- The Takeaway
- Document Management
- The Base Class: AnyOldDocument
- Economy in Coding
- The First Document Type: A Memo
- The Second Document Typean Invoice
- The Third and Last Document Typea Contract
- Leveraging Base Class Generality
- Complete Program Output
- Make Your Destructors Virtual
- Additional Reading
Less code means less expense in maintenance and upgrades. I often wonder how much code is needlessly duplicated nowadays. As we’ve seen, the inheritance and polymorphism features supported by C++ can be leveraged to great advantage to produce very functional and yet quite generic base classes. These base classes then serve many of the needs of the derived classes.
When you’re defining base classes, ask yourself this question: "Have I made this base class as generic as possible?" Before adding code to derived classes, see whether you can add it to the base class in some generalized form. It’s entirely possible that you might be simply duplicating code unnecessarily by placing it in the derived classes. The same or similar placed in derived classes has to be maintained throughout the lifecycle. If it resides in the base class, only one version of the code has to be maintained.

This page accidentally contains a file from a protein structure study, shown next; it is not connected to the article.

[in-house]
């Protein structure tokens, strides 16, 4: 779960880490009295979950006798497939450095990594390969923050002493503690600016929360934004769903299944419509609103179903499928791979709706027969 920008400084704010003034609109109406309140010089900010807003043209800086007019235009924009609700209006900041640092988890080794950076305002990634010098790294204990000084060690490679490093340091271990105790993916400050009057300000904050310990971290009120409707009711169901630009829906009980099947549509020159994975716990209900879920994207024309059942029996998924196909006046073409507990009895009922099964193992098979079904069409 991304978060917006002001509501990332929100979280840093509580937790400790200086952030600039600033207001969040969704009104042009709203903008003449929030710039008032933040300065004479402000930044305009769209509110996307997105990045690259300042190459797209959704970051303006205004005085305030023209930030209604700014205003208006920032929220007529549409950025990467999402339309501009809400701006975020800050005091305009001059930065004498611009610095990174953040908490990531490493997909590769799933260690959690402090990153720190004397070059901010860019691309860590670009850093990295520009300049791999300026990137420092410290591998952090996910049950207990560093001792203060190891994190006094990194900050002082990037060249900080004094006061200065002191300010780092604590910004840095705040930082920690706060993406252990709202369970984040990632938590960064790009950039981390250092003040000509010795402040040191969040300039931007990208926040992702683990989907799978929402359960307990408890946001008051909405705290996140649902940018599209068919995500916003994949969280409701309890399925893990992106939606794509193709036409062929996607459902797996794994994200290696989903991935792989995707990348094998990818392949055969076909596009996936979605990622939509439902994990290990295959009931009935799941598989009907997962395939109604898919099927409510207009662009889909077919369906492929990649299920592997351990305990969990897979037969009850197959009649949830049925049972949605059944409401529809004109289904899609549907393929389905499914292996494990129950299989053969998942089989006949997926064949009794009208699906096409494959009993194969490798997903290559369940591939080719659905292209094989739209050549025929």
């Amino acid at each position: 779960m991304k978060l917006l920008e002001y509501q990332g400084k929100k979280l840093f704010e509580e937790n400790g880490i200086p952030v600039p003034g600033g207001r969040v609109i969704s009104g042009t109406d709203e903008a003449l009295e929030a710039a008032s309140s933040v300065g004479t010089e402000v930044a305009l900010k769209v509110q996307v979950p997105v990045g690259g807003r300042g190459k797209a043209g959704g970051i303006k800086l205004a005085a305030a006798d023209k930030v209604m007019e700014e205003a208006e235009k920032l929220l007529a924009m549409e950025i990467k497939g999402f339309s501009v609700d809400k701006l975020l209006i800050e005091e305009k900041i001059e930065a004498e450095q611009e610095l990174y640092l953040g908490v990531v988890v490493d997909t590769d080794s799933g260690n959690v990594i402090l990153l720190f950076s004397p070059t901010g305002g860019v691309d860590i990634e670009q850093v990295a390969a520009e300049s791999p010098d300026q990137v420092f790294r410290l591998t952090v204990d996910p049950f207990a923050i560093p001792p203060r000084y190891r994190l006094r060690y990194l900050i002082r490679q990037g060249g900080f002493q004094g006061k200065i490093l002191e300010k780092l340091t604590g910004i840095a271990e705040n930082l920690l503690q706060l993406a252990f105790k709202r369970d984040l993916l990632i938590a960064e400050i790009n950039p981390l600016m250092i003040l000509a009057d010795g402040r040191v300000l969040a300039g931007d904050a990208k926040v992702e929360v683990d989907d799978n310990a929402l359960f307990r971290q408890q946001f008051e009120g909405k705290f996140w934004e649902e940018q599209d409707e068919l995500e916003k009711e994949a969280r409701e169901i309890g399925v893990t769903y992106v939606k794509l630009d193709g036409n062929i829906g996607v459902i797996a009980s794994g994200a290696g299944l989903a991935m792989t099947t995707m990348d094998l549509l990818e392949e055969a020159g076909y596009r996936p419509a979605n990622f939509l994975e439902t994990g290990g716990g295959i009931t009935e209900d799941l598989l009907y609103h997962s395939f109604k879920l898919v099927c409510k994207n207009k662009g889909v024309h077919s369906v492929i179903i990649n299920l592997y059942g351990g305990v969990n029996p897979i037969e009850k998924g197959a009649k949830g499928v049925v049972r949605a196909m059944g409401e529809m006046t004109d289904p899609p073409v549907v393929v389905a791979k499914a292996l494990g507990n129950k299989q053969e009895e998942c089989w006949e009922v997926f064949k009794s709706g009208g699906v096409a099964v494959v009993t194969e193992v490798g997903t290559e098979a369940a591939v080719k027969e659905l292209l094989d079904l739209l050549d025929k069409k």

Polymorphism and virtual functions are inextricably interwoven. In many ways, polymorphism is close to magic! However, it does come with a price tag in terms of performance and very possibly ease of understanding. As I always say, if it facilitates good clean code and clearly expresses your algorithmic requirements, then go for it!